It’s Showtime (Interviewing)

Don’t assume your skills and experience speak for themselves.  You have to do the talking to convince employers you are the best fit for their practice, hospital or system. Do research so you can ask intelligent—and relevant—questions.  You are there to find out about the position and the site as much as they are there to find out about you.

  • Dress appropriately, in a conservative business suit.  Flashy clothes may signal to those hiring that they can’t afford you.  Clothes that are too casual may insult the interviewer or give the impression you don’t take the position seriously.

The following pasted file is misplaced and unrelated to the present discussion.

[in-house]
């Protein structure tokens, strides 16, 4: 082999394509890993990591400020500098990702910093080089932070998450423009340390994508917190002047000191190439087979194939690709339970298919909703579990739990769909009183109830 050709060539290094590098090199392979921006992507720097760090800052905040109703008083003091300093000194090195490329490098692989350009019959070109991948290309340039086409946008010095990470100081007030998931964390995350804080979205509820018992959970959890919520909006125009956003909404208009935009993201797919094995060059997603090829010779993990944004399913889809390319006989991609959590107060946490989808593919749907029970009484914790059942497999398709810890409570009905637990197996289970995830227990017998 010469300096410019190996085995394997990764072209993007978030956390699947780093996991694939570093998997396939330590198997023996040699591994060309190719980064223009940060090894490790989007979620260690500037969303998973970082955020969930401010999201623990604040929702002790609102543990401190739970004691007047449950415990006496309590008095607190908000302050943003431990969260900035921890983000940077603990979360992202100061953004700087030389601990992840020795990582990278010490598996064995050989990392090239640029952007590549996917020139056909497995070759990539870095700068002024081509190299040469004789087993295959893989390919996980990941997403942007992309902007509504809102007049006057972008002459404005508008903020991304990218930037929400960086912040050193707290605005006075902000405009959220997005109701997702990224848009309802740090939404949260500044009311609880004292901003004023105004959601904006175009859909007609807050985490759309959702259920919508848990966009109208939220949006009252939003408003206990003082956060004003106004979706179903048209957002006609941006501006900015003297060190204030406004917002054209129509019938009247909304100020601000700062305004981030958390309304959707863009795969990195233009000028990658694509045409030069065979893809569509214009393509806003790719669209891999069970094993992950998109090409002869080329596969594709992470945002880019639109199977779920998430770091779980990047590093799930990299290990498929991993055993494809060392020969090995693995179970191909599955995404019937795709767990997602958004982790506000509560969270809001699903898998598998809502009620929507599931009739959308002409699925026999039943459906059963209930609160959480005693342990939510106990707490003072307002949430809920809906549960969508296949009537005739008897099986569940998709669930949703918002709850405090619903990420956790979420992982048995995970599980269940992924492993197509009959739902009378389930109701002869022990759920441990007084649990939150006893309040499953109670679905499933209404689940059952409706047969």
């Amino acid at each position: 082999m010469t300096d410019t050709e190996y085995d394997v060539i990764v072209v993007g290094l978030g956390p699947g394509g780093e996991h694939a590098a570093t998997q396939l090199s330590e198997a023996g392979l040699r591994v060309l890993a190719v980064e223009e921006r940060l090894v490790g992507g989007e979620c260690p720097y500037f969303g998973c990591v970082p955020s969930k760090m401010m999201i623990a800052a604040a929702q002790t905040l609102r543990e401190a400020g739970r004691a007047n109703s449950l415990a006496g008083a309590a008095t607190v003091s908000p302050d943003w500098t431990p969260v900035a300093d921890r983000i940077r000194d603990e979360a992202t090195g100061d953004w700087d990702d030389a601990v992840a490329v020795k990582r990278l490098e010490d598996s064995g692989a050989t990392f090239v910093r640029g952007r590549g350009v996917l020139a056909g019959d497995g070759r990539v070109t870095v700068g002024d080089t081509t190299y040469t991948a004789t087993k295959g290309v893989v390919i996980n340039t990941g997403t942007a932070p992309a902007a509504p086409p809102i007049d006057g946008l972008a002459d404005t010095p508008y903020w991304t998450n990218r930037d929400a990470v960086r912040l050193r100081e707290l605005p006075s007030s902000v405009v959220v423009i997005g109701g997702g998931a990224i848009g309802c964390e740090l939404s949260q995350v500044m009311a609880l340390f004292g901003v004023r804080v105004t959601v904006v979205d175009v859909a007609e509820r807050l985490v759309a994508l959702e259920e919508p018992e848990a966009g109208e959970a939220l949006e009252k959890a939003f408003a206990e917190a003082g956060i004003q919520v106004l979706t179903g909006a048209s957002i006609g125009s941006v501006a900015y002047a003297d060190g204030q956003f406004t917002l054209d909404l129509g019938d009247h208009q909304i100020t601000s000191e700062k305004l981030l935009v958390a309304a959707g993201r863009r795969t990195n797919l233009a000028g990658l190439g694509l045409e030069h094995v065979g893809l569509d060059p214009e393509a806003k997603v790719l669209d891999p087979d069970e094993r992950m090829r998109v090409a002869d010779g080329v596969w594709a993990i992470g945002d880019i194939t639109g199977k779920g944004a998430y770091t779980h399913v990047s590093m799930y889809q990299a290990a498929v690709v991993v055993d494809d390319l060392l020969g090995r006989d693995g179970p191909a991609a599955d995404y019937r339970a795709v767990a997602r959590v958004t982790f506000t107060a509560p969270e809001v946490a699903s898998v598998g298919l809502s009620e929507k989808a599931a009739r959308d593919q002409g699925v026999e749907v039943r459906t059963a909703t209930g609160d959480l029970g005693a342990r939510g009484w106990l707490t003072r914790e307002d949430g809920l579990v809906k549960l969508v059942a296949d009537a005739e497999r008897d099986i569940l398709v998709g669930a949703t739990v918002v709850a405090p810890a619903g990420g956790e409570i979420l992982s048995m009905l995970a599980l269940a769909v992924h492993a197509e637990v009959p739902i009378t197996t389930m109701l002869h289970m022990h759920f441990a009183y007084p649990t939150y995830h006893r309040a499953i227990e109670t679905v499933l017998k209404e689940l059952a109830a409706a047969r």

• Know something about the facility or practice, so you can inquire specifically and intelligently.  Not: “I hear you are doing interesting research here.”  
  • Be ready with answers to typical questions:
    • Why do you want to join us?
    • What do you bring to the practice/facility/research project?
    • What are your strengths?
    • What are your weaknesses?  This one can be tough.  Try to turn it into a positive—i.e., how you are working to shore up the deficiency or turn it into a strength— without sounding contrived.
  • Be courteous to everyone, from the receptionist to the nurses, administrative staff, midlevel providers, technicians… everyone.  Their feedback is often important and solicited by the decision makers.
  • Pay attention to how you communicate.  Make eye contact, shake hands firmly, use the interviewers’ names in the conversation.  All this will send a message about how you communicate with peers and patients.

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